AMD continues its march into Chromebooks today with its first Ryzen 7000 processors for the inexpensive laptops powered by Chrome OS.
AMD announced the Ryzen 7000 Mobile series this past January, bouncing across four separate architectures that make up the new processors for laptops. AMD’s efforts in Chromebooks date back to 2020, with Ryzen 5000 C-series chips for Chromebooks debuting last year.
Now, AMD has announced four new C-series chips for Chromebooks: the Ryzen 5 7520C, the Ryzen 3 7320C, the Athlon Gold 7220C, and the Athlon Silver 7120C. AMD says they’re all designed for mainstream Chromebooks.
The details of the new chips are:
- Ryzen 5 7520C: 4 cores/8 threads, 2.8GHz base, 4.3GHz boost
- Ryzen 3 7320C: 4 cores/8 threads, 2.4GHz base, 4.1GHz boost
- Athlon Gold 7220C: 2 cores/4 threads, 2.4GHz base, 3.7GHz boost
- Athlon Silver 7120C: 2 cores/2 threads, 2.4GHz base. 3.5GHz boost
Remember, according to AMD’s mobile Ryzen naming scheme, all of these chips are from the same 6nm “Zen 2” generation. All consume 15W, and all use the same Radeon 610M graphics core.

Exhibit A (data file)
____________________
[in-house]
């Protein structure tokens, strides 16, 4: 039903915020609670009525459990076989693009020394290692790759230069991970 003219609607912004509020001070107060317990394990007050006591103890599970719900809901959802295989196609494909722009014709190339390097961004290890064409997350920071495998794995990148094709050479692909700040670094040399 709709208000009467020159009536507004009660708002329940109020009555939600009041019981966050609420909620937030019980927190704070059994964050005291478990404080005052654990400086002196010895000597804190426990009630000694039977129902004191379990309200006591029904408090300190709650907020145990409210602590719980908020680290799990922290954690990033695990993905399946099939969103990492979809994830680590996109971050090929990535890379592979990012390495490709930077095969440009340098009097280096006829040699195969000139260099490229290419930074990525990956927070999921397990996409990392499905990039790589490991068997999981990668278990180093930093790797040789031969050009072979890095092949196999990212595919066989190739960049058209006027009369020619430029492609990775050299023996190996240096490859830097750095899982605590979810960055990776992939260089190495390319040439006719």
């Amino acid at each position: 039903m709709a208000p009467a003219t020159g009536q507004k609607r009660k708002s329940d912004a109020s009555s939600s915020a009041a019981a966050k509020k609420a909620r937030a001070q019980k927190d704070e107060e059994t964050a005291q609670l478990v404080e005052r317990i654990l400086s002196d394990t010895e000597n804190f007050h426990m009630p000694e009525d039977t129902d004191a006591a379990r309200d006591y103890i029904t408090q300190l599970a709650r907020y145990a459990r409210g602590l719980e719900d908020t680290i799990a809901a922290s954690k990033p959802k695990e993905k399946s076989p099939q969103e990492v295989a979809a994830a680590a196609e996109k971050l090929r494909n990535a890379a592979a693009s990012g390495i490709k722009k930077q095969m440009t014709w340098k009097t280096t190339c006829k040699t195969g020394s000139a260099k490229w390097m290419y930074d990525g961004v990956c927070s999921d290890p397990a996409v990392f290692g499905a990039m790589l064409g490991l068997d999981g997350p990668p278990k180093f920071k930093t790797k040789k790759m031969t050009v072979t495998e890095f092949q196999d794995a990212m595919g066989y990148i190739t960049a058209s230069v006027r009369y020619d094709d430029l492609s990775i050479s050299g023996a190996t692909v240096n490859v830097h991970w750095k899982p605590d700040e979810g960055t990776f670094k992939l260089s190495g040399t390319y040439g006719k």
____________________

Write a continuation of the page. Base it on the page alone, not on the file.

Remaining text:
Because of this, AMD is drawing comparisons with its two chief competitors: The company claims these chips are within shouting distance of the battery life of the MediaTek Kompanio Arm chip, while offering greater performance; similarly, they have better battery life than an Intel Core i3-N305 Chromebook chip, while edging it out in performance, too. AMD is claiming that a Chromebook with a 57 watt-hour battery and a 15.6-inch display will operate for about 17.1 hours.
Dell will use the 7020C-series chips inside the Dell Latitude 3445, beginning in the second quarter, and AMD will ship the Asus Chromebook CM34 Flip (CM3401), a 14-inch Chromebook, with the Ryzen 5 7520C inside it.
Chromebook sales have plunged as demand spiked during the pandemic and quickly fell off. Worldwide shipments of Chromebooks declined by 48 percent in 2022, after spiking 180.5 percent growth in 2021, according to IDC. AMD is still a very minor player, with about 10 percent of the market. MediaTek and Intel hold 35 percent and 30 percent, respectively.